Will get it tomorrow morning was working today
No, I enjoy T-Nation for its scientific approach and wanted to respond to this particular article, as well as others, but it’s interesting all the angst my reply has generated. What I read indicated that for the pushups to qualify for the actuarial, the subject’s chest had to touch the ground, or perhaps something an inch off the ground. Because I read a lot of medical science, and I find these kinds of mortality tests somewhat bogus because they don’t take into account all kinds of confounding factors, I was curious as to whether the pushups this gentleman did would be non-qualifying as to life extension, according to the prognosticators. Apparently I triggered a lot of very defensive people. BTW, I’m north of 60 and I can easily do 40 chest to floor pushups without stopping in less than one minute. It should not be a challenge to anyone does a medium intense upper body workout 3 times per week. That’s another reason I think it’s a bogus measure that’s probably more click bait than a true mortality indicator.
I’m 66 and 1/2 and will show my work tomorrow. Total agreement
I’m not sure about this. I think there’s quite a few folks who train upper body in traditional hypertrophy rep ranges who would struggle to complete 40 chest to floor pushups without stopping. Especially without some weeks training for this particular goal. When I was powerlifting there’s no way I could have done this despite being able to bench north of 400 raw.
please don’t bring your honesty here. This is only a place for record holders and those that can do hundreds of push ups.
Sweet. I’m really stoked to grab a Tshirt!
I guess i shouldn’t have posted up so quickly, would have given a dozen or so others a chance to go. The timing just happened to be perfect when i stumbled across @Chris_Shugart 's post.
I think the actuarial intent is met with any arbitrary challenge that cuts out the unfit bottom half or third or whatever, be it running a mile in 10 minutes, 50 unbroken 6c burpees, 40 pushups in a set, or whatever. Perfect form, the exact number, angles and whatnot aren’t critical to the intent, i think.
I’m not sure a Harvard study published in JAMA is really going for clickbait.
Fair enough. I overlooked the fail part but I was not taking issue with the guy for his effort, nor his being the first to post. I was taking issue with the validity of the test. It seems to have been taken not how I intended. I’m no stranger to what some call “failure,” which Einstein defined as “only when you stop trying.” I think “not succeeding at the most recent attempt” is a better definition that induces one to re-examine the effort and work towards accomplishing the goal one set out to do.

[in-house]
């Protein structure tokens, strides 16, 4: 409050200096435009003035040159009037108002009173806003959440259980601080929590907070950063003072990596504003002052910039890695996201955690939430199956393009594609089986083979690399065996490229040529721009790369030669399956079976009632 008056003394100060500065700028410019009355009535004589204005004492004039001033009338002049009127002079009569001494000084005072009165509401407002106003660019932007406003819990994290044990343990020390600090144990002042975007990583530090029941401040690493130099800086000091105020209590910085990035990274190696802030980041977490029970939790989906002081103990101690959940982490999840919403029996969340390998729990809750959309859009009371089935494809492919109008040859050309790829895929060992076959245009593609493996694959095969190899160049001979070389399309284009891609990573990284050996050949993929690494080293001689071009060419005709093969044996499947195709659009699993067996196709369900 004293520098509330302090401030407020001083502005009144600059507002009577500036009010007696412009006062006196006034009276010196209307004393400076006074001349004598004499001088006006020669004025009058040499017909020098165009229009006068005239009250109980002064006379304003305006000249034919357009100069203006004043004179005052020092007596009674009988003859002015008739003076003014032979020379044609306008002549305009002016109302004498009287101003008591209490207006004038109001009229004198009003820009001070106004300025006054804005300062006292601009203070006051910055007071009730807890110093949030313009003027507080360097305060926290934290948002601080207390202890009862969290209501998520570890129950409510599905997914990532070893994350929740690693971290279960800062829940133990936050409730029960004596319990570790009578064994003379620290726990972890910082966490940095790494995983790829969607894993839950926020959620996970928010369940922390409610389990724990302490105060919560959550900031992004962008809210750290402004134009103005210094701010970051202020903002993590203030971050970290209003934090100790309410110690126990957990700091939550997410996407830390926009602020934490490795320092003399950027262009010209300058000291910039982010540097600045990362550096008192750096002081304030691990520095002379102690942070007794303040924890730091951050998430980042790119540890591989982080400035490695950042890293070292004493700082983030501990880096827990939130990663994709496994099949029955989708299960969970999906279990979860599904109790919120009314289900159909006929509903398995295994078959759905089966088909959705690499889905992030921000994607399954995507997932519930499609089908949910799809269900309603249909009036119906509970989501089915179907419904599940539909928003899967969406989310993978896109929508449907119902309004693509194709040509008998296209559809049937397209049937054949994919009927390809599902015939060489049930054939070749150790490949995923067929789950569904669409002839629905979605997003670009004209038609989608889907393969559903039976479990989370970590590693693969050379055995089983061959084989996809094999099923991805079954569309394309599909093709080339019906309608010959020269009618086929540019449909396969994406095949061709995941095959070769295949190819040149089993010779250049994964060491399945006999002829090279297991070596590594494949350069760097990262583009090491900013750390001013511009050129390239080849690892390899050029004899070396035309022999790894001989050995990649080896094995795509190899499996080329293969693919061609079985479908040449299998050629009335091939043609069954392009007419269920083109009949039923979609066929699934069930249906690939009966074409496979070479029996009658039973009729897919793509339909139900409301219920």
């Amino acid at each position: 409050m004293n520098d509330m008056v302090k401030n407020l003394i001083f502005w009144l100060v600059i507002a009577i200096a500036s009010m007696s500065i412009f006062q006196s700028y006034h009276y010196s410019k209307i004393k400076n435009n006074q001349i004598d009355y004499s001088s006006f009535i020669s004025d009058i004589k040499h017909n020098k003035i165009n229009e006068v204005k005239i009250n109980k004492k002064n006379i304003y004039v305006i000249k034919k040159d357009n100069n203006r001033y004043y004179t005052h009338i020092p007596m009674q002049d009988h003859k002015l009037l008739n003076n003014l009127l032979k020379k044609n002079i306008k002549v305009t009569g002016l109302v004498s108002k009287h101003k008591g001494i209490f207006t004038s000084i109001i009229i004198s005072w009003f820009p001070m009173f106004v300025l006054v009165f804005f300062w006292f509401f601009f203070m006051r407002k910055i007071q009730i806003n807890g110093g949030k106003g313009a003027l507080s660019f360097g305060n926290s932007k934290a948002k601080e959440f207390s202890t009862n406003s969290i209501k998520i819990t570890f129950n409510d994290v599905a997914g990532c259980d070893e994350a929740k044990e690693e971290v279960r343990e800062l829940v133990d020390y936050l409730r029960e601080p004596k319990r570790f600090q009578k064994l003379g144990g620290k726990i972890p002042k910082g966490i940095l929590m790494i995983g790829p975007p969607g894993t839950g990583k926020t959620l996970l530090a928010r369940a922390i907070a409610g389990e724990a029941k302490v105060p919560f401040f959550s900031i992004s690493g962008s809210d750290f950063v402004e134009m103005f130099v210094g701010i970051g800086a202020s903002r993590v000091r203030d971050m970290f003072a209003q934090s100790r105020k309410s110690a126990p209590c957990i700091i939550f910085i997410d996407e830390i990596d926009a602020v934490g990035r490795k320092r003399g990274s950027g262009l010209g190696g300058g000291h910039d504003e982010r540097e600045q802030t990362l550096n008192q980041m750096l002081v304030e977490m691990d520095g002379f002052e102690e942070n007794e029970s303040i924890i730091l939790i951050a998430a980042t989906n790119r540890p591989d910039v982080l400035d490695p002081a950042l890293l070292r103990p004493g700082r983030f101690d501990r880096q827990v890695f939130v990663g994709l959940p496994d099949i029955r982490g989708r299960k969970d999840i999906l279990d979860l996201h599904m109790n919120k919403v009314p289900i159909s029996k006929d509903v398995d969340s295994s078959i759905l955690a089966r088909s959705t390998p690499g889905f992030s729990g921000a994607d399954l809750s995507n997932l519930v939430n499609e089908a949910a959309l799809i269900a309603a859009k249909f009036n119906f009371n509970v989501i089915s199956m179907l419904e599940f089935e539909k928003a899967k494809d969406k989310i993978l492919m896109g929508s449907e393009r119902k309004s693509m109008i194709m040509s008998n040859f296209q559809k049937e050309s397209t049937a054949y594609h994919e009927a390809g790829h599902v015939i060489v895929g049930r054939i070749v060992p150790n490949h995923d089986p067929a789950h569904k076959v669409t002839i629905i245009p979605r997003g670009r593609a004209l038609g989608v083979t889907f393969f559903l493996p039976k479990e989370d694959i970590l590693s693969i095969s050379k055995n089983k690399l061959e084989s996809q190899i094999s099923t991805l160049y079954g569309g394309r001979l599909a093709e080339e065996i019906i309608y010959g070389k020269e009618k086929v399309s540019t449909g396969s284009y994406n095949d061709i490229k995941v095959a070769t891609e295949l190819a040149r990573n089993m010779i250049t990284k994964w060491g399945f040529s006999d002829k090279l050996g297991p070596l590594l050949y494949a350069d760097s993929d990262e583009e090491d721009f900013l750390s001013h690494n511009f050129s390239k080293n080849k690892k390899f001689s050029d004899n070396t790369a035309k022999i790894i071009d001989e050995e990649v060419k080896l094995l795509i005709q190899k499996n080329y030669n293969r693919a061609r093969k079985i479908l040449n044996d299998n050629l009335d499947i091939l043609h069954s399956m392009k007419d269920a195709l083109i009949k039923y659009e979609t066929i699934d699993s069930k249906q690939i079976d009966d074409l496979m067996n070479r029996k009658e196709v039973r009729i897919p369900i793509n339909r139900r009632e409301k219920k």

Chris: Agreed. That’s what I was getting at in my post. I think these “tests” are a fool’s errand and may do more harm than good. They give people a false sense of security, which often leads to complacency.
I have no doubt! Looking forward to it.
Thanks for this reply, Burt. I’m really surprised at your observation about your own inability to do 40 chest to floor pushups but I’m surmising it was more about range of motion and flexibility than strength or power. You obviously were, and likely still are, way stronger than I ever was or will be and I have to think that even if you couldn’t pass this “pushup mortality test” (LOL) my bet is you will outlive the people who came up with that half-baked notion. I’m glad I stimulated this conversation as I’m learning a lot which, more than any pushup ever could, keeps a brain, and thus a body, young.
We are stilling waiting on your video.
Just for some context on the culture here- A whole bunch of us like to do challenges like these for fun and sense of community.
Nobody here would ever mistake something like this as a diagnostic tool or health prognostication.
Well i attempted to down load the.video but the file is too big. Trying to reduce the size not sure how to reduce it bit trying
Had I tried I would have failed for lack of muscular endurance and probably simply getting gassed. I had the range of motion and flexibility to do chest to floor pushups but not the stamina. Even now at a much lower bodyweight and in much better cardiovascular shape I think I’d find this challenging. Doable, but challenging. Perhaps I’ll try at the end of today’s workout.
You can upload it as an unlisted video to YouTube. This should also work:
I use push up bars. Is that cheating Chris ?
I don’t think so. Some bars do change your body angle a bit and take a smidge of weight off since you’re inclined, but they also allow you to go deeper. Neutral grip feels better too for many. I’d count it for this type of test.